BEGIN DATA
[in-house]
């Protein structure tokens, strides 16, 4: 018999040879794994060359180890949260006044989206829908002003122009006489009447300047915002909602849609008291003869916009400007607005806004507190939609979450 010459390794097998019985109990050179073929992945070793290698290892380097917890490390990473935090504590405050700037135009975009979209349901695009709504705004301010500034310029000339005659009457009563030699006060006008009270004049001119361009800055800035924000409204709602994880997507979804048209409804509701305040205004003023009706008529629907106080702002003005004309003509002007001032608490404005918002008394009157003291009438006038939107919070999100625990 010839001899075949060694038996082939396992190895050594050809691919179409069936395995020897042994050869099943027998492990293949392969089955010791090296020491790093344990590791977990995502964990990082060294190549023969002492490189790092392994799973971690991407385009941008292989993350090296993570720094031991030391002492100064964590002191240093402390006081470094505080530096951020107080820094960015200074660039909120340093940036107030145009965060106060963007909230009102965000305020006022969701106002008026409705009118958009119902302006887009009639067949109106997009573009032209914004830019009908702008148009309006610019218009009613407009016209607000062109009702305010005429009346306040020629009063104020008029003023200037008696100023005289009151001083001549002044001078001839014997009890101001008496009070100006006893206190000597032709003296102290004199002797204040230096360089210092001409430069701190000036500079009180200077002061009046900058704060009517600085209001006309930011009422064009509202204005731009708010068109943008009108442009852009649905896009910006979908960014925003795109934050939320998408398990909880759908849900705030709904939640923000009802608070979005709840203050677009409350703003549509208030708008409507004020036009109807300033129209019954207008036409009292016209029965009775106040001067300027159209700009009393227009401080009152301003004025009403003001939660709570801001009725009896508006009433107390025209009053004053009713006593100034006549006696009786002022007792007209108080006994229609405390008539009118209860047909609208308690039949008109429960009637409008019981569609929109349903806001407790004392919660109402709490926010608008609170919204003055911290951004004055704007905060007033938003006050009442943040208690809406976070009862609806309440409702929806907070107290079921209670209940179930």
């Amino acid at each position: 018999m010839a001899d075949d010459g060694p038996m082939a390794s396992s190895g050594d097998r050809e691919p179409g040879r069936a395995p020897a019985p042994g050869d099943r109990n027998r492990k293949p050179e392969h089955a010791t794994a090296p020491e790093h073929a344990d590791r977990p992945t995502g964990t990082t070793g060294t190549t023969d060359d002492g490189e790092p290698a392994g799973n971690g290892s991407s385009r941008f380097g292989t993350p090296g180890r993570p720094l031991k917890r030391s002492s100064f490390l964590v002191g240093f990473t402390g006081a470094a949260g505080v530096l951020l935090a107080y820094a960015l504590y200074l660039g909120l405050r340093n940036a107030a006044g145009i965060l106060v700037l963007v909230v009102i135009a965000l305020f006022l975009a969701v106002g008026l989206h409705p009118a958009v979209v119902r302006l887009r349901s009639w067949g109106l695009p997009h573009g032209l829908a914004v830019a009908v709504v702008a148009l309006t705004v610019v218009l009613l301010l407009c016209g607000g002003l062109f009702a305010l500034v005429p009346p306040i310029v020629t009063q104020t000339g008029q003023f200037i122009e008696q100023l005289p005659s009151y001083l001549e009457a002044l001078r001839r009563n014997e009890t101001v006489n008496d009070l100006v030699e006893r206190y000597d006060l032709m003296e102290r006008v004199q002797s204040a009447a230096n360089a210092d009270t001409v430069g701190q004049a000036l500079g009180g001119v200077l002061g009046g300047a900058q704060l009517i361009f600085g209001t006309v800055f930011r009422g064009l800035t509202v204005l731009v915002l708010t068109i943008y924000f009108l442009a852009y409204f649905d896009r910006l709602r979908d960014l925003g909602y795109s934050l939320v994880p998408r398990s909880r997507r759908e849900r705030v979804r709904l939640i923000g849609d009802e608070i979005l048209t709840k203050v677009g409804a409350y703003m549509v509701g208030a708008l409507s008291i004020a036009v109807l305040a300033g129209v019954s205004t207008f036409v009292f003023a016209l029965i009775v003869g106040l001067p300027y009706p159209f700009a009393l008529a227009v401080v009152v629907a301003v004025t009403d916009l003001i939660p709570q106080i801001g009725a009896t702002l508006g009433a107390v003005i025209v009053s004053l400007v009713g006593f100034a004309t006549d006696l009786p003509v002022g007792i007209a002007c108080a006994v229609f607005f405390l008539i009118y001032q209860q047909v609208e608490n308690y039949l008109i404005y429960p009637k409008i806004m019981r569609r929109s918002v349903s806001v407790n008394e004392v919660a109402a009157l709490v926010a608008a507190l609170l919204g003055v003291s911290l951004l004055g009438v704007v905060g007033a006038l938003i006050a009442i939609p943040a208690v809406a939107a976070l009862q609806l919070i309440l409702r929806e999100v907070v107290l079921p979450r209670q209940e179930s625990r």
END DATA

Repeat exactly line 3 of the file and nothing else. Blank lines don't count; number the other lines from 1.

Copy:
């Amino acid at each position: 018999m010839a001899d075949d010459g060694p038996m082939a390794s396992s190895g050594d097998r050809e691919p179409g040879r069936a395995p020897a019985p042994g050869d099943r109990n027998r492990k293949p050179e392969h089955a010791t794994a090296p020491e790093h073929a344990d590791r977990p992945t995502g964990t990082t070793g060294t190549t023969d060359d002492g490189e790092p290698a392994g799973n971690g290892s991407s385009r941008f380097g292989t993350p090296g180890r993570p720094l031991k917890r030391s002492s100064f490390l964590v002191g240093f990473t402390g006081a470094a949260g505080v530096l951020l935090a107080y820094a960015l504590y200074l660039g909120l405050r340093n940036a107030a006044g145009i965060l106060v700037l963007v909230v009102i135009a965000l305020f006022l975009a969701v106002g008026l989206h409705p009118a958009v979209v119902r302006l887009r349901s009639w067949g109106l695009p997009h573009g032209l829908a914004v830019a009908v709504v702008a148009l309006t705004v610019v218009l009613l301010l407009c016209g607000g002003l062109f009702a305010l500034v005429p009346p306040i310029v020629t009063q104020t000339g008029q003023f200037i122009e008696q100023l005289p005659s009151y001083l001549e009457a002044l001078r001839r009563n014997e009890t101001v006489n008496d009070l100006v030699e006893r206190y000597d006060l032709m003296e102290r006008v004199q002797s204040a009447a230096n360089a210092d009270t001409v430069g701190q004049a000036l500079g009180g001119v200077l002061g009046g300047a900058q704060l009517i361009f600085g209001t006309v800055f930011r009422g064009l800035t509202v204005l731009v915002l708010t068109i943008y924000f009108l442009a852009y409204f649905d896009r910006l709602r979908d960014l925003g909602y795109s934050l939320v994880p998408r398990s909880r997507r759908e849900r705030v979804r709904l939640i923000g849609d009802e608070i979005l048209t709840k203050v677009g409804a409350y703003m549509v509701g208030a708008l409507s008291i004020a036009v109807l305040a300033g129209v019954s205004t207008f036409v009292f003023a016209l029965i009775v003869g106040l001067p300027y009706p159209f700009a009393l008529a227009v401080v009152v629907a301003v004025t009403d916009l003001i939660p709570q106080i801001g009725a009896t702002l508006g009433a107390v003005i025209v009053s004053l400007v009713g006593f100034a004309t006549d006696l009786p003509v002022g007792i007209a002007c108080a006994v229609f607005f405390l008539i009118y001032q209860q047909v609208e608490n308690y039949l008109i404005y429960p009637k409008i806004m019981r569609r929109s918002v349903s806001v407790n008394e004392v919660a109402a009157l709490v926010a608008a507190l609170l919204g003055v003291s911290l951004l004055g009438v704007v905060g007033a006038l938003i006050a009442i939609p943040a208690v809406a939107a976070l009862q609806l919070i309440l409702r929806e999100v907070v107290l079921p979450r209670q209940e179930s625990r």